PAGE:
Monday, December 17, 2012

Report of Finding:

Management / Staff Relations:
Observations: This is a very important consideration because it directly impacts on client care. Under paid, under-appreciated employees will put in the hours but will never put their hearts into their work. Working for the Calgary Drop-In, I was exposed to the best practices in management/staff -relations (not perfect, but what is?) which provided the benchmark for my observations of other facilities. The shelter industry suffers from a shortage of funds (there is always more need, than dollars) and the people who go into human services truly want to “make a difference”, unfortunately this leaves them vulnerable to exploitation. 
         The worst offenders when it comes to pay/benefits/hours are the religious based shelters. Paying minimum wage, part-time hours (no benefits) and erratically placed on-call, short shifts; leave staff frustrated and resentful. Clients cannot build any kind of real trust relationship with the staff because in a few short months each has moved on; not because they don’t love the work or their clients… simply because they also need to eat and pay rent.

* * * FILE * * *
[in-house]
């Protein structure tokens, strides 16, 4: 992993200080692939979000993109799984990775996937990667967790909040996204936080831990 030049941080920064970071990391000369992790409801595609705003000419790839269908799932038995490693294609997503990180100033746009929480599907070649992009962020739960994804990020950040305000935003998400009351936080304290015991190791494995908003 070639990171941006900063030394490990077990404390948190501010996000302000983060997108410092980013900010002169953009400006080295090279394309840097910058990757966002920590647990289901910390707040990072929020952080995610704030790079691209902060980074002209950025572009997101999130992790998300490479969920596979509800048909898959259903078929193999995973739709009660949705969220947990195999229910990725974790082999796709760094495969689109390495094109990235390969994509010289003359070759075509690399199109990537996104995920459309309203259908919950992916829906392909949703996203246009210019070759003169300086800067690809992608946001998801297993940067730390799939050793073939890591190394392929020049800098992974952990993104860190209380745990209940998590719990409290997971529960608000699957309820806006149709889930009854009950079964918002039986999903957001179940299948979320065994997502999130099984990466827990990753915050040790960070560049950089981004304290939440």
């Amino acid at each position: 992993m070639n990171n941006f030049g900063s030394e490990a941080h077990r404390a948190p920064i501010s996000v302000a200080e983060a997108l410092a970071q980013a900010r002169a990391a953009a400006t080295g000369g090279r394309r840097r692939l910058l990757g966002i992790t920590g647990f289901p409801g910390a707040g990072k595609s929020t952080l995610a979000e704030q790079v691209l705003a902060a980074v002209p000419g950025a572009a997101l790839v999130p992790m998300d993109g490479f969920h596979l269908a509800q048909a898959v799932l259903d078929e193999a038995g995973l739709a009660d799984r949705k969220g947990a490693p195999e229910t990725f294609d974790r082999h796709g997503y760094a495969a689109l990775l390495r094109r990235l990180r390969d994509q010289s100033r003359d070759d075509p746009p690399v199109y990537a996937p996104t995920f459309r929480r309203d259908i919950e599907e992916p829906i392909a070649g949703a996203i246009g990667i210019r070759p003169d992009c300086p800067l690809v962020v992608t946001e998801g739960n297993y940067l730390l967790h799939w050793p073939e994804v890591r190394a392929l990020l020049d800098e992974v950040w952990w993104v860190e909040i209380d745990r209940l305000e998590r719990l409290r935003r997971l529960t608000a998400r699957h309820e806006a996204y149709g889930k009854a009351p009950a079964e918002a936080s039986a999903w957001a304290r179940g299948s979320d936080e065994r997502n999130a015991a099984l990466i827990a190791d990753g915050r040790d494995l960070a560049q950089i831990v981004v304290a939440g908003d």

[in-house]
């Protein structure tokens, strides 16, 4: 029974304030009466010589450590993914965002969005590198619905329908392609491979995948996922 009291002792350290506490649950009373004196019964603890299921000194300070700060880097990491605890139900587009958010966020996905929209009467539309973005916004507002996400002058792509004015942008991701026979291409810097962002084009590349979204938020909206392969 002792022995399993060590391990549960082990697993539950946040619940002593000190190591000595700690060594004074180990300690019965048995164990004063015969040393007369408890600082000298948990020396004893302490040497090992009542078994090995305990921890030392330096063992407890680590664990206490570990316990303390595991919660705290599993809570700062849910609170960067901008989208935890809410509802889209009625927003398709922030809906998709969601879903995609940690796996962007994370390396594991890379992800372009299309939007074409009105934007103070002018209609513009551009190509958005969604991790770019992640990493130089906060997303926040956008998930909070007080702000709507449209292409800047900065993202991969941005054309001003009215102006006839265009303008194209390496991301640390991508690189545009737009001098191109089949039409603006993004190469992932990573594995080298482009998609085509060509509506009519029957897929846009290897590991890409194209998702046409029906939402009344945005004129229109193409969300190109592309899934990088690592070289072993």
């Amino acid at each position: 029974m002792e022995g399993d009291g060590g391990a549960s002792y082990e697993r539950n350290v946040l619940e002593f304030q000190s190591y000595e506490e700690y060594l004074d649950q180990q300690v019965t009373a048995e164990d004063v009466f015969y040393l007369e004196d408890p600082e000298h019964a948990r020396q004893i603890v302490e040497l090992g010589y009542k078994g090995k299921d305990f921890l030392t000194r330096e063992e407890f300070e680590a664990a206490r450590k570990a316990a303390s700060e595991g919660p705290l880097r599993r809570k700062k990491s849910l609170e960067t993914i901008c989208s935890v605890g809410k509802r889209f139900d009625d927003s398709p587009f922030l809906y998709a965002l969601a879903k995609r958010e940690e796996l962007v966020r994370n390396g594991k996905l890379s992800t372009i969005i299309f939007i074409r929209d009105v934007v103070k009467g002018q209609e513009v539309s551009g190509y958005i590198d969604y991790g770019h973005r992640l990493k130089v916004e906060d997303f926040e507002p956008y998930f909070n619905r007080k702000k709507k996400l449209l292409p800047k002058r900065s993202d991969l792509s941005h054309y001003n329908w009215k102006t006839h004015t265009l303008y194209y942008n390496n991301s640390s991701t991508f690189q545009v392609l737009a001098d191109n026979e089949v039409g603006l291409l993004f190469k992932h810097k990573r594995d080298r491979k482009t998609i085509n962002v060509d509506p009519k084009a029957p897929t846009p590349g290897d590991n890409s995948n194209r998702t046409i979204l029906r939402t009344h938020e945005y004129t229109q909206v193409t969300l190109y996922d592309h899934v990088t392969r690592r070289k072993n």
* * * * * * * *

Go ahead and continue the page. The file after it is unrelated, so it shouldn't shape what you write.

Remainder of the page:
Another issue is the use of too many unenforceable rules. Perhaps it is fear of litigation or the need to exert control over a generally chaotic environment (probably a combination of both). A couple of places had a flat out “NO TOUCHING POLICY”. This policy meant that a young woman passed out on the floor was dragged to the dorm by her equally drunk cousin, who fell down twice in the attempt. It meant that staff could not intercede in altercations, and police were being called in for minor skirmishes; which created a lot of resentment between the Ottawa Police and the Shepherds of Good Hope. The no touch policy left staff feeling vulnerable; when a client became confrontational staff would all retreat to the front office and someone would try to talk her down through the Plexiglas.  Failing that, once again the police would be called.  This was by no means the only shelter with a no touch policy but it is by far the worst case scenario because we are talking about hundreds of clients. Even in less volatile situations a no touch policy only prevents good touching (a pat on the back, a supportive hug, a reassuring hand squeeze)… it does not stop clients from assaulting each other or staff.
           Another widely used and misguided rule is the, “NO fraternization” rule. Any contact between clients and staff outside of the work environment is forbidden (not merely discouraged) and can result in dismissal. I have known many good, compassionate people who lost their jobs for acts of kindness and support given outside the parameters of their job. A worker in Hamilton was fired for giving a client a ride, who was walking to the shelter on a rainy night. The shelter management sites liability issues… what if the staff was attacked by the client?…what if there was an accident? …what if the client imagined (or was) sexually harassed? 
There is under the law a level of culpability (personal responsibility for risk) assumed by both drive and passenger.